Other complaints concerning the IRS and tax fraud were also reported, as described in the following statement: “One example of how subjects are using bogus IRS documents to commit investment fraud and steal victims' identities is by the subjects posing as a tax consulting firm. The subjects engage potential victims via telephone and attempt to convince them to sell their underperforming shares in a company. The potential victim is advised to sell their corporate shares, applicable taxes must be paid. Some of the victims were also advised they had to buy other certain shares with their profit. Documents such as share certificates and invoices for federal and state taxes were exchanged via e-mail. After the funds were wired, the subjects became unresponsive to the victim's inquiries.”

    Continuing with the tax day theme, the IC3 noted an increase in spam emails distributed with the hopes of nabbing unsuspecting victims in the form of accountants.  Many of the emails carried the title of “Termination of your CPA license” and were sent from addresses similar to support@aicpa.org.  The emails claimed to be from the American Institute of Certified Public Accountants and stated that a complaint was filed against the recipients for allegedly filing false tax returns.  Each email contained a link to the complaint, which was actually a front for malware.  A sense of urgency was created by threatening recipients with termination of their accountant licenses should they fail to respond in a timely manner.

    Another online con for which the IC3 has received many complaints deals with phony ads offering income to users if they advertise company logos on their personal vehicles.  While legitimate offers for such advertising agreements do exist, the ones detailed in complaints to the IC3 left victims with financial losses instead of gains.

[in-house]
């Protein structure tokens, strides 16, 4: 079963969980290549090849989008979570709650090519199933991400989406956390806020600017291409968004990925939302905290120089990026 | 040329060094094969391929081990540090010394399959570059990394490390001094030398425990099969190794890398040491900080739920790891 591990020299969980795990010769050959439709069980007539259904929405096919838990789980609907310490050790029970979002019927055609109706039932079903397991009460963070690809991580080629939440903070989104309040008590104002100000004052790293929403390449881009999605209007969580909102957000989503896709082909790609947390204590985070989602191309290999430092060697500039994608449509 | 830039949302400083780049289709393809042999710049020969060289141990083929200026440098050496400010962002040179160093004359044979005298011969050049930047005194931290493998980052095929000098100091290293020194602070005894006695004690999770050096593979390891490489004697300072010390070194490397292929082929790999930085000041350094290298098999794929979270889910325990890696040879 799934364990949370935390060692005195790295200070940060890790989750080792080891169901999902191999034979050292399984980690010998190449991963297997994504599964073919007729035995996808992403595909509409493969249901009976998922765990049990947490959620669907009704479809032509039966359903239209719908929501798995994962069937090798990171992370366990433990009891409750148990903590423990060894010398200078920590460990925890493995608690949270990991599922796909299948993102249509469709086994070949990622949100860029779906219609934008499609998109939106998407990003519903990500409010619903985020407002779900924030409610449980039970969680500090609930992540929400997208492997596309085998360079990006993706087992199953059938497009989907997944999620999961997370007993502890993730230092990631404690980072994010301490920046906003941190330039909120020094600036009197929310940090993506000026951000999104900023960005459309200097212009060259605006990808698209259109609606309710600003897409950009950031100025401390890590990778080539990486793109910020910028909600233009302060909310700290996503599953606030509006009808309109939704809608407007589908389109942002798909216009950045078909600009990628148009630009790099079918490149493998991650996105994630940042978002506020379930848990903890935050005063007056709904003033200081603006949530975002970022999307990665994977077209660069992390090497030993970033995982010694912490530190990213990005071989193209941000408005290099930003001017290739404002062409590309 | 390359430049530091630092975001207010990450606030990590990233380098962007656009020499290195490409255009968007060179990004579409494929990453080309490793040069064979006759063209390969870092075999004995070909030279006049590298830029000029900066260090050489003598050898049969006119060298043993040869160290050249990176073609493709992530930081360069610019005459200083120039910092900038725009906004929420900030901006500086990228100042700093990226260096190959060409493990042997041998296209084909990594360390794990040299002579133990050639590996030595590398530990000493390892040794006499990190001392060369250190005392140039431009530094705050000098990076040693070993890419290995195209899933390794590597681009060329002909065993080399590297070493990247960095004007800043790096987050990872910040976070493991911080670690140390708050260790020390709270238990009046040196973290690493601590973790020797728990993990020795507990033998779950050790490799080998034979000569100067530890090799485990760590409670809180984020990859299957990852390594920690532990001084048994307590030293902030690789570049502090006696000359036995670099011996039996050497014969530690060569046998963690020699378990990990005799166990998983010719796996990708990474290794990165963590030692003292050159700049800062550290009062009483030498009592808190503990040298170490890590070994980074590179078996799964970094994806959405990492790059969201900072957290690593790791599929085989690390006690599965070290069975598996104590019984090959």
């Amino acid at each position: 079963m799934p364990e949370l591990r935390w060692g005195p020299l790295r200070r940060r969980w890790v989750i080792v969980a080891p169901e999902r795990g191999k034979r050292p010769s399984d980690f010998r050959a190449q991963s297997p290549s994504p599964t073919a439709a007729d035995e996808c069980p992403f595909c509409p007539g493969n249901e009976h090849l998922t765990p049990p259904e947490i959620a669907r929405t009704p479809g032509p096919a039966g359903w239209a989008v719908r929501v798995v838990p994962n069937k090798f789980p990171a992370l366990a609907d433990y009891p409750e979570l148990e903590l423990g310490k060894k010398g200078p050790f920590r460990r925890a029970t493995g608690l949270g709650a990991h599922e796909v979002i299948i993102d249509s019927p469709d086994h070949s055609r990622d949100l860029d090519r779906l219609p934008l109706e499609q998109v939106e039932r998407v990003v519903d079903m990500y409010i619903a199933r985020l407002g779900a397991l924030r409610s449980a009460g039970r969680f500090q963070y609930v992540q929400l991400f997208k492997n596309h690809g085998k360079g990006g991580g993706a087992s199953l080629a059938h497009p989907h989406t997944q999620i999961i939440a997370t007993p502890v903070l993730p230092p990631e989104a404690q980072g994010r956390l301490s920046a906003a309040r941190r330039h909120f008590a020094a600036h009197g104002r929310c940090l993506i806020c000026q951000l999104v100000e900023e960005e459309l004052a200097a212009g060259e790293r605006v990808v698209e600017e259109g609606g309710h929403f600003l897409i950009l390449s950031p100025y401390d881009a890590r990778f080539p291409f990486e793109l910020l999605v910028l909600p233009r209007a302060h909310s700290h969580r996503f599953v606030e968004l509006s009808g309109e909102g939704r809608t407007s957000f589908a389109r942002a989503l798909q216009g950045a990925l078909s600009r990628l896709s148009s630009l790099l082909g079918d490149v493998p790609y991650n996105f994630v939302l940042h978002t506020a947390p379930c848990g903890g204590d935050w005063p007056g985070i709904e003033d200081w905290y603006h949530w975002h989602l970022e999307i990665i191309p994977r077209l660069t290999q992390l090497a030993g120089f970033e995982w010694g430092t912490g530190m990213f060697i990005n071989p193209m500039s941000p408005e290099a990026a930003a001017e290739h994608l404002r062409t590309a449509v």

The online ads offered weekly income of approximately $400 to $600 to anyone willing to drive around with a vinyl decal or auto wrap on their vehicle.  The scammers enticed victims by claiming the advertisements were for such reputable brand names as Coca Cola, Heineken, Monster Energy drink, and Red Bull, just to name a few.  Once interested parties supplied their contact and vehicle data, they were sent a check or money order as a form of payment that exceeded the originally promised amount.  Victims were told to cash the payment and wire the excess to a third party posing as the advertising company’s graphic designer.  Once the original checks or money orders were deemed to be counterfeit, the victims were held responsible for any losses.

    For more on this topic, visit http://www.cio.com/article/706074/FBI_Issues_Warning_on_Hotel_Internet_Connections?page=1&taxonomyId=3089


    DISCLAIMER: The content provided in this article is not warranted or guaranteed by Developer Shed, Inc. The content provided is intended for entertainment and/or educational purposes in order to introduce to the reader key ideas, concepts, and/or product reviews. As such it is incumbent upon the reader to employ real-world tactics for security and implementation of best practices. We are not liable for any negative consequences that may result from implementing any information covered in our articles or tutorials. If this is a hardware review, it is not recommended to open and/or modify your hardware.

    More Web Hosting Security Articles
    More By wubayou

    WEB HOSTING SECURITY ARTICLES

    - For Online Security, Invest in People
    - World`s Third-Largest Botnet Bites the Dust
    - Yahoo Security Breach Highlights Poor Practi...
    - How to Prevent Mobile Malware
    - FBI Issues Internet Security for Travelers a...
    - More of the Top Internet Scams
    - How to Stop Phishing Scams
    - Social Networking Safety Tips
    - How to Avoid Financial Fraud Online
    - Android`s Most Notorious Trojans and Viruses
    - GFI Report Details Top 10 Threat Detections ...
    - Sophos Releases Security Threat Report 2012
    - Facebook Safety Tips for 2012
    - Email Scam Hits Apple Users
    - Tips for Mobile Security

    Developer Shed Affiliates

     




    © 2003-2014 by Developer Shed. All rights reserved. DS Cluster - Follow our Sitemap